TAMPA — One year into a new athletic transfer policy, the Hillsborough County school district is defending itself in a lawsuit that argues the whole process is illegal.
The suit, filed by Sickles High School senior Justin Fragnito, contends state law gives him the right to play football because he has been at Sickles since the beginning of the school year.
Fragnito, 18, is represented by Peter Hobson, the same lawyer who brought a lawsuit in Pasco County on behalf of soccer standout Michael Mazza.
At issue in both lawsuits are policies — allowed by the Florida High School Athletic Association — that require students past their freshman year to sit out playing for an entire calendar year if they change schools.
That might be all right with the FHSAA, which is charged with overseeing state law, Hobson said. But state law gives students a right to play if they have been at the school since the school year began.
Fragnito, a 6-foot, 210-pound linebacker, transferred to Sickles after spending his previous years at the private Jesuit High School. Fragnito was told he would not be able to play because of the new Hillsborough district policy.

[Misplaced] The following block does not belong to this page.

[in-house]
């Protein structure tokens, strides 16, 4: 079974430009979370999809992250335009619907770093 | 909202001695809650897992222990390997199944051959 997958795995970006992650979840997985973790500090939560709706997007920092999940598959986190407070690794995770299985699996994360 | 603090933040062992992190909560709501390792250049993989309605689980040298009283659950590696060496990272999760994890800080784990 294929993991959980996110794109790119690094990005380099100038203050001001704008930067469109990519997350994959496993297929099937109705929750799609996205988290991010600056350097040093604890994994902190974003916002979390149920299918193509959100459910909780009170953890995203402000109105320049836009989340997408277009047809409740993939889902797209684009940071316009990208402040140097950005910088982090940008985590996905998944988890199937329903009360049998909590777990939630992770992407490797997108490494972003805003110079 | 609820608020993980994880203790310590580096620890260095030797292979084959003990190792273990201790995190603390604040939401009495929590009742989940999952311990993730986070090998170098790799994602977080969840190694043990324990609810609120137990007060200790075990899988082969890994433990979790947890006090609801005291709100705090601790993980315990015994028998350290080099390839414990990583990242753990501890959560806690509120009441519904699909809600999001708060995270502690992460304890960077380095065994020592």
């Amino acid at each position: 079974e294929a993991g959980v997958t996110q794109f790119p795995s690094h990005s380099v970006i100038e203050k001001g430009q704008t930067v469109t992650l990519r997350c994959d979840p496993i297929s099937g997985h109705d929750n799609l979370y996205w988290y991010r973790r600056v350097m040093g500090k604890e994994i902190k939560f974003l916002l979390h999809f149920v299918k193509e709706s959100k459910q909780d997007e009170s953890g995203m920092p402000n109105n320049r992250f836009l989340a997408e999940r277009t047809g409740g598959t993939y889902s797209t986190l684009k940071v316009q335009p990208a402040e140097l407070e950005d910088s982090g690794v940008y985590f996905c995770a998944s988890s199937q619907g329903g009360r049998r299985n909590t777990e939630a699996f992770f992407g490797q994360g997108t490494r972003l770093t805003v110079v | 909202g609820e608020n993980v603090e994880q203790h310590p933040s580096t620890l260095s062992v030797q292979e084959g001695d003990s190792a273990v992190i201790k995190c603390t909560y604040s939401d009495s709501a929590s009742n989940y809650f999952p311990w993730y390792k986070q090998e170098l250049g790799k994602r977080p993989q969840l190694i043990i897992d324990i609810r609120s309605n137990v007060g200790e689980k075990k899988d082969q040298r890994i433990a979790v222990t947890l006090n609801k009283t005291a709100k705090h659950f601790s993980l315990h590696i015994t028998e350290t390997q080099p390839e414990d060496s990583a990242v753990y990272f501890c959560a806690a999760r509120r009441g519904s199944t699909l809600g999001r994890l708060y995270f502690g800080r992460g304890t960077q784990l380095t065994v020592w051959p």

Sickles, which was 8-1 before Friday's game against Alonso, won the Class 7A, District 7 championship this year — the first district title in school history. The Gryphons face Plant City next week in the playoffs.
Hillsborough devised its new policy in the aftermath of an eligibility scandal that cost Armwood High School a district title in 2011.
Like other policies around the state, it's designed to prevent schools and coaches from recruiting marquee players out of their neighborhood schools.
While the intent might be noble, Hobson said, the execution has come at the expense of student rights.
"At the core of these situations, the real problem is that high school administrators loathe athletics," Hobson said.
The Hillsborough policy requires schools to turn down student athletes for one calendar year if they transfer after the ninth grade.
Four sets of exceptions are allowed, but those decisions must be made by a committee outside the school. For example: If the family has made a "full and complete move" or if the district has transferred the students because of special learning needs, the committee can allow the transfer.
There have been more than 400 such requests this year, said athletics director Lanness Robinson. At least 90 percent have been granted. Those who are denied can continue on to the School Board.
Robinson would not comment on the lawsuit but said that overall, schools and athletes are adjusting to the new system.
"Any time you start something new, you are going to have growing pains," Robinson said. "But obviously, it's gotten a lot better."
Marlene Sokol can be reached at (813) 226-3356 or email@example.com.